Walker Blasted for Losing Rail Money
Developer Grunau calls it a 'generational mistake'
The DOT's rebuke of Walker comes six months after the governor had rejected $810 million of federal stimulus funds for high-speed rail between Milwaukee and Madison, as well as various commuter and freight rail improvements. The Amtrak funds, for the Hiawatha commuter line between Milwaukee and Chicago, had been part of the original stimulus funds rejected by Walker. Walker had reapplied for the Hiawatha project, but was rebuffed last week.
"I think we've made a generational mistake in returning the money to Washington," Milwaukee developer Gary Grunau said at a Public Policy Forum meeting last week.
Wisconsin was shut out of the long-in-the-works rail lines connecting the Midwest. Last week DOT Secretary Ray LaHood announced funds for projects in Michigan, Illinois, Minnesota, Iowa and Missouri. The funds were part of a redistribution of the $2 billion rejected by Florida Gov. Rick Scott, who, like his fellow Republican Walker, opposes federally funded high-speed rail.
Yet even the equally conservative Republican Gov. Rick Snyder of Michigan welcomed the $200 million investment in his state, calling the Detroit to Chicago rail investment a "big opportunity" for jobs and economic development.
At last Thursday's Public Policy Forum meeting on Walker's budget and economic development, developer Grunau blasted Walker's rejection of the $810 million won by his predecessor, Democratic Gov. Jim Doyle.
"There's no better place for Milwaukee to be than to be linked to Chicago and linked to Madison," Grunau said. "When [high-speed rail] does get built, the people in Iowa are going to fight like hell for it to come from Chicago to Dubuque to Minneapolis. We're going to be sitting out at the end of the pier with nobody to talk to. And it scares the hell out of me."
Grunau blamed talk radio's Charlie Sykes and Mark Belling for calling high-speed rail a "boondoggle," which Walker echoed during the 2010 gubernatorial campaign. But Grunau argued that Walker's embrace of the talk-radio-informed base and the governor's repeated criticism of Illinois would hurt Wisconsin's economic opportunities for generations. He said a close link to Chicago and northern Illinois is vital for Wisconsin's future.
"I think we've got to stop thinking of Chicago and Illinois as the enemy and think of [them] as something to help our economy," Grunau said.
Don Sykes, head of the Milwaukee Area Workforce Investment Board, said transportation investment provides an opportunity for regional economic and workforce development. Unfortunately, Wisconsin will lose out on this opportunity and will watch from the sidelines.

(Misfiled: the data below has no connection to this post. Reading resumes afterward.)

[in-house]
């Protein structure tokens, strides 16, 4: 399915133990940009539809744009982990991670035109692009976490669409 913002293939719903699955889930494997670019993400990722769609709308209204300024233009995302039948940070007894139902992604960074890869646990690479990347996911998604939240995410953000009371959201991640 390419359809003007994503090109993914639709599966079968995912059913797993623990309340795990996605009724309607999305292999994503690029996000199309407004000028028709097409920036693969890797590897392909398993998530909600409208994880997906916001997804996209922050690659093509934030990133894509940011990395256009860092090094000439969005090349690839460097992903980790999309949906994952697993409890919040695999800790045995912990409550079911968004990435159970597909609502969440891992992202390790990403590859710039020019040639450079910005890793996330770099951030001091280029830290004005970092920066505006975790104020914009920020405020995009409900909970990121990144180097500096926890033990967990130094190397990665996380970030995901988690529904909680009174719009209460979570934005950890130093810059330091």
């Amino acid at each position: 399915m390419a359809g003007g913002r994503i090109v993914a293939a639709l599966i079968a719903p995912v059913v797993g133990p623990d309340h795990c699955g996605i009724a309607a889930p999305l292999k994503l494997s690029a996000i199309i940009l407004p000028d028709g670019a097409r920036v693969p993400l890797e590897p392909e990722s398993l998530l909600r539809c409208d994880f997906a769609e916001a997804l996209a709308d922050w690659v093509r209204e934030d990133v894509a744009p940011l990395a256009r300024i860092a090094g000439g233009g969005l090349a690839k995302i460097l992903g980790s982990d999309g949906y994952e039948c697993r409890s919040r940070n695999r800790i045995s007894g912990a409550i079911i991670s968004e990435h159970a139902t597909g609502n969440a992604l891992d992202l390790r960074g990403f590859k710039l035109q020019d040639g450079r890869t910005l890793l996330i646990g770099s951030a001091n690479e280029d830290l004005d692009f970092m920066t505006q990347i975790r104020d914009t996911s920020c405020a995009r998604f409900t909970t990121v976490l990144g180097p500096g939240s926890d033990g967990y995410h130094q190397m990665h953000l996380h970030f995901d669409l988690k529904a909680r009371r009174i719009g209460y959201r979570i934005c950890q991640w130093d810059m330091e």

"It will be fascinating to watch what Chicago will do as they build that rail to St. Louis and then from St. Louis to Kansas City," Sykes said.
'Ridiculous' and 'Crazy'
Walker's failure to secure funding for the Hiawatha line and high-speed rail wasn't the only source of criticism at last week's panel.
In his budget, Walker is proposing to move local transit systems out of the transportation fund, which will solely go to roadways—as desired by the road builders, a major group of Walker campaign contributors. Instead, transit will have to fight for funding from the ever-shrinking general purpose revenue fund. Walker's attack on collective bargaining also jeopardizes $46 million in federal funding for bus systems around the state because federal law requires those bargaining rights to continue in order to receive federal funds.
In addition, legislative Republicans have killed off regional transit authorities (RTAs) for commuter rail and have no plans to approve Milwaukee County's request to increase the sales tax by a half cent to provide a stable source of local funding for the struggling but necessary Milwaukee County Transit System.
"For a region to not be able to form an RTA is ridiculous," Grunau said. "For a region not to be able to put a half cent on the sales tax when there's been a public referendum supporting it to support transit is ridiculous."
Jill Morin, co-CEO of the design/architecture firm Kahler Slater, said it was "crazy" that companies with facilities in the suburbs, such as Northwestern Mutual, were forced to hire private vans to transport their workers to and from the city.
"So many corporations in town—this lousy economy notwithstanding—are looking for workers," Morin said. "Well, if workers can't get there, if it takes two-and-a-half hours by bus, how is that going to work? It doesn't."